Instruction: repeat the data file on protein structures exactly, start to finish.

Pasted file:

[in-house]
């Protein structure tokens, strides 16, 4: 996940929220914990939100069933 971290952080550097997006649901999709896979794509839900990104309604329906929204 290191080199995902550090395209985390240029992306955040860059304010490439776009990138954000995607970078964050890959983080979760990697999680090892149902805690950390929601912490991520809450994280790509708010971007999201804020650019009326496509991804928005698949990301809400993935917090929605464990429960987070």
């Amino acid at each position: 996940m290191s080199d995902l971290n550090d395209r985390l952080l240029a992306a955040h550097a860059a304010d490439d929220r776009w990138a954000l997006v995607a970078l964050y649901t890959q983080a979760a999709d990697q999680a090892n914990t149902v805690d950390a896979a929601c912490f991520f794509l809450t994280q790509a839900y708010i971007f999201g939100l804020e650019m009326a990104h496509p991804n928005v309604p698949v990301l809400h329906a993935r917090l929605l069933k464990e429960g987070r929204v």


[in-house]
């Protein structure tokens, strides 16, 4: 996940929220914990939100069933 971290952080550097997006649901999709896979794509839900990104309604329906929204 290191080199995902550090395209985390240029992306955040860059304010490439776009990138954000995607970078964050890959983080979760990697999680090892149902805690950390929601912490991520809450994280790509708010971007999201804020650019009326496509991804928005698949990301809400993935917090929605464990429960987070």
């Amino acid at each position: 996940m290191s080199d995902l971290n550090d395209r985390l952080l240029a992306a955040h550097a860059a304010d490439d929220r776009w990138a954000l997006v995607a970078l964050y649901t890959q983080a979760a999709d990697q999680a090892n914990t149902v805690d950390a896979a929601c912490f991520f794509l809450t994280q790509a839900y708010i971007f999201g939100l804020e650019m009326a990104h496509p991804n928005v309604p698949v990301l809400h329906a993935r917090l929605l069933k464990e429960g987070r929204v």